When I got strapped to the table, the first thing I misunderstood was that I was going to be put up to an angle of 80 degrees ~ not 45 like I had read on the internet ~ so I was basically standing straight up on my feet with full weight bearing on my sore knees. I had no cane to brace myself because four large straps were tying me down to this table with my arms at my sides. I instantly began to sweat as my heart rate did its typical climb into the heavens. I thought to myself, “You have withstood five spinal taps and not shed a tear. You can handle this.” Then I asked the technician sitting with me who was watching the monitors, “So, ummm, just how long do I have to stand here in this thing?” She nonchalantly replied, “Oh nobody told you? You stand there for the FULL HOUR or until you absolutely can’t take it anymore.”
The full hour? I hadn’t stood up for longer than ten consecutive minutes in over the past year!!! How in the hell was I going to stand there for an hour? I knew how important this test was. I knew that there was so much riding on the results of this test and I had been the one to ask for it in the first place. How could I punk out of it in the first ten minutes because my knees were on fire? My hands and feet had pins and needles going through them like some kind of Vietnam War POW prison camp torture, I had sweat pouring between my breasts in rivulets that I couldn’t stop because my arms were tied down and all I could do was stare at the same spot on a curtained room divider or else I would burst into tears of excruciating pain. I counted each time the blood pressure cuff went off because it meant two more minutes had passed and I had only 14 more inflations to go, then 13, then 12….no wait….false reading it is pumping up again… aaaarrrrggghhhh!!!!!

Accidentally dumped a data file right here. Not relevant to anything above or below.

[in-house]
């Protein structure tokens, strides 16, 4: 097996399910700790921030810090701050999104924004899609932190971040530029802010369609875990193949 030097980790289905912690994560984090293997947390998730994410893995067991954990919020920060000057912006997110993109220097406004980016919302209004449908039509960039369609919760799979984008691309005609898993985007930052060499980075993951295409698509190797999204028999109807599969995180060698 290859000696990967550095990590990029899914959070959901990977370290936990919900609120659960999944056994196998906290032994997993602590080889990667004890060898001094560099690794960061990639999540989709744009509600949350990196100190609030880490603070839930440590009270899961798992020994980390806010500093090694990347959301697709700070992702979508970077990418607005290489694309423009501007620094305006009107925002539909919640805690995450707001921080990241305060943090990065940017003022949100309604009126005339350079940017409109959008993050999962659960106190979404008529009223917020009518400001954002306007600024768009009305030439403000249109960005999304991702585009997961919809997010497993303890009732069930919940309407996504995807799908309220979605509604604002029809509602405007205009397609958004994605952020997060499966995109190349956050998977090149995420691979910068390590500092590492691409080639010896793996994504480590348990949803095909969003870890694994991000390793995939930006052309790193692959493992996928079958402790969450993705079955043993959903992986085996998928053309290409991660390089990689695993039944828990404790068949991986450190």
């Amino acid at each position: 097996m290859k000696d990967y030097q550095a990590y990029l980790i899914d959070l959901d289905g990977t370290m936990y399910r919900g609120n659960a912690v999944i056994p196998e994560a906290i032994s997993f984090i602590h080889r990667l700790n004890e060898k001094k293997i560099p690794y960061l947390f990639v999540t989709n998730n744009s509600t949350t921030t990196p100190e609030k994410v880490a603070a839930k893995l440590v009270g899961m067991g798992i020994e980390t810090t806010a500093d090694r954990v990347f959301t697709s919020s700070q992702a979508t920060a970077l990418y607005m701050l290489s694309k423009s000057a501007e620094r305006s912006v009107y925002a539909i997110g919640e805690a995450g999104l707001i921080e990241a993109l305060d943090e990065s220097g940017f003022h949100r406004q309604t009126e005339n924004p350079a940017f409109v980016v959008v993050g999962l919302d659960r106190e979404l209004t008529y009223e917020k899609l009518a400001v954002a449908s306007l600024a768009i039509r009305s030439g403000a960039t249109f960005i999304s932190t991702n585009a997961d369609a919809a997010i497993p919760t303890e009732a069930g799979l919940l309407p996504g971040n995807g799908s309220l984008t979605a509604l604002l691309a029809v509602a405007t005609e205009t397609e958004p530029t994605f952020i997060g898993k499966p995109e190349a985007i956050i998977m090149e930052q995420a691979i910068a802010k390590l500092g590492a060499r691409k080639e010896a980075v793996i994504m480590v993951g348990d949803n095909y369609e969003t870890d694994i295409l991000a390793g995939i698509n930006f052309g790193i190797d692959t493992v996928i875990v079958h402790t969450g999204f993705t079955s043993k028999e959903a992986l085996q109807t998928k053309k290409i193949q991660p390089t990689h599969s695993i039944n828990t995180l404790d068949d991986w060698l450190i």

I was so close to the end when at 52 minutes the blood pressure cuff started to inflate and deflate. Inflate and deflate. Each time leaving red streaks on my upper arm as the teeth of disposable latex, jaws-of-life, extra large, too big for my petite arm, blood pressure cuff cut into my raw skin after the 30+ readings I had endured throughout the duration of this test continued. Come to find out, my blood pressure had remained stable throughout but I was informed I had sustained a heart rate of 167 for well over 40 minutes of the test but the doctor had continued simply to see IF my blood pressure would change. Then came my warning in a voice that even I did not recognize, “If you cannot fix that damn cuff, this test is OVER. I have reached my breaking point now.” She tried one more time, inflate, deflate, inflate, deflate and then it was over. I told her that I wanted a witness to my claims about my heart so I made her lay me down while still strapped to the table and within 2 minutes, my heart rate had returned to the 70’s. She documented it and kept the cardiac machine running to prove what had happened. Finally, I had medical evidence to back up what I had been saying for years.
As I crawled off my cross and into the wheelchair, I was totally spent. My mother rolled me outside the hospital and I burst into tears. Getting through that test had been one of the greatest challenges I had faced in a very long time. I went home and slept for the next 24 hours. What do I mean by how a negative equals a positive? Well, I failed that test for sure but I positively have POTS disease according to the doctor’s report.